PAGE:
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Home owners prepared to pay a premium for lower traffic congestion

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London homeowners are prepared to pay a premium to live in inner city areas where the congestion zone applies, new research from the London School of Economics and Political Science shows.

The benefits of reduced traffic congestion, ease of parking, and better noise and air quality have pushed up house prices in some areas by as much as £30,000.

This is the finding from LSE doctoral candidate Cheng Keat Tang who has analysed more than 500,000 house sale transactions within five kilometres from the congestion charge boundary, comparing homes near to each another just in and out of the zone.

Mr Tang has examined the impacts of the congestion charge (CC) after it was introduced in central London in 2003; Kensington, Chelsea and Westminster in 2007; subsequent hikes in the charge and the removal of the Western Extension Zone in 2011.

“The rationale for the CC is not only to mitigate traffic bottlenecks and improve traffic flow and commuting time, but also to generate revenues to improve the public transport system. Other benefits include reduced noise and air pollution and safer roads,” Mr Tang said.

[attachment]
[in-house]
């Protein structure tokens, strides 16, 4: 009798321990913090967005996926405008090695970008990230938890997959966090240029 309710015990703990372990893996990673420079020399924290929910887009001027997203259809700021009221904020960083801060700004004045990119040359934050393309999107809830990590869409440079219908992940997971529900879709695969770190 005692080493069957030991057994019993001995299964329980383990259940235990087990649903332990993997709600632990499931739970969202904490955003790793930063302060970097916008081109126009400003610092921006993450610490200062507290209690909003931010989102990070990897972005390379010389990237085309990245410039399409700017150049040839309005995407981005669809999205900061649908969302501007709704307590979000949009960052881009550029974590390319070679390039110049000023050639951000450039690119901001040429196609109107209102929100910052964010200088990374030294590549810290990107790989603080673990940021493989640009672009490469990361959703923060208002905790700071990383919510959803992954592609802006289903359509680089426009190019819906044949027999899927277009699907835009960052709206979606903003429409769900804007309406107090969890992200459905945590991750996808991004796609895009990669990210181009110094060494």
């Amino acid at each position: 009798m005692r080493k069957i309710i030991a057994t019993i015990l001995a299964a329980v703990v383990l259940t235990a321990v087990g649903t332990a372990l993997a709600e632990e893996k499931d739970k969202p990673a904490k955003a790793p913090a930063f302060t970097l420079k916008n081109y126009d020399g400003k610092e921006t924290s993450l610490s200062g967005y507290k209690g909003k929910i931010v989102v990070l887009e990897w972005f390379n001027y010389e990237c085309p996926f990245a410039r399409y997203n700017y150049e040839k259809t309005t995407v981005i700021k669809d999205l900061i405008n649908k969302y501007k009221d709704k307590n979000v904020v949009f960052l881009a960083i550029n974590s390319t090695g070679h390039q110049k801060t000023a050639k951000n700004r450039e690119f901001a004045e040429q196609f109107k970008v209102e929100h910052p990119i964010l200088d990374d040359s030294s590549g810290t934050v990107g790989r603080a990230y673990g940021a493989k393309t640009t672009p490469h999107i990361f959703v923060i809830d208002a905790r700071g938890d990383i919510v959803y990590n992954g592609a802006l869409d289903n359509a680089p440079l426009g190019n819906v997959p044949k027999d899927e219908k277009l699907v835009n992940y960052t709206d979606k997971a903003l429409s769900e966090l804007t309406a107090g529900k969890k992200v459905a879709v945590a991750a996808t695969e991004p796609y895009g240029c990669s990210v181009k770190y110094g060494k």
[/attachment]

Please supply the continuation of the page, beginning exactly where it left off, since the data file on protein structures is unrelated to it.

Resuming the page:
When the CC was introduced in 2003, it reduced traffic congestion by 20 per cent and delays fell by 30 per cent, according to Transport for London figures. There was also a 27 per cent overall reduction in private car use in central London. The implementation of the CC was also associated with a 12 per cent reduction in air pollutants.

Indeed, homebuyers pay for these benefits. When the WEZ was implemented, a 4 per cent increase in house prices followed, relative to comparable transactions outside the zone and traffic volume fell by approximately 4 per cent as well. However, such price appreciations were not documented in the original CCZ when it was first introduced in 2003.

There are some explanations for this. “ The initial introduction of the CC was not well-received by residents. Many were unsure whether the charge would achieve its intended aims. Furthermore, based on Census data, residents in the WEZ are more likely to own a car and drive more to work, stay further away from their workplace and earn much higher wages. All these factors could explain a larger willingness to pay to avoid traffic congestion,” Mr Tang suggested.

Apart from London, congestion charge zones apply in five other global cities: Stockholm, Singapore, Gothenburg, Dubai and Milan.

Notes to editors

Cheng Keat Tang is a doctoral candidate in the Department of Geography and Environment at LSE. He can be contacted at C.K.Tang@lse.ac.uk. The paper is available at: http://www.spatialeconomics.ac.uk/textonly/SERC/publications/download/sercdp0205.pdf

21 September 2016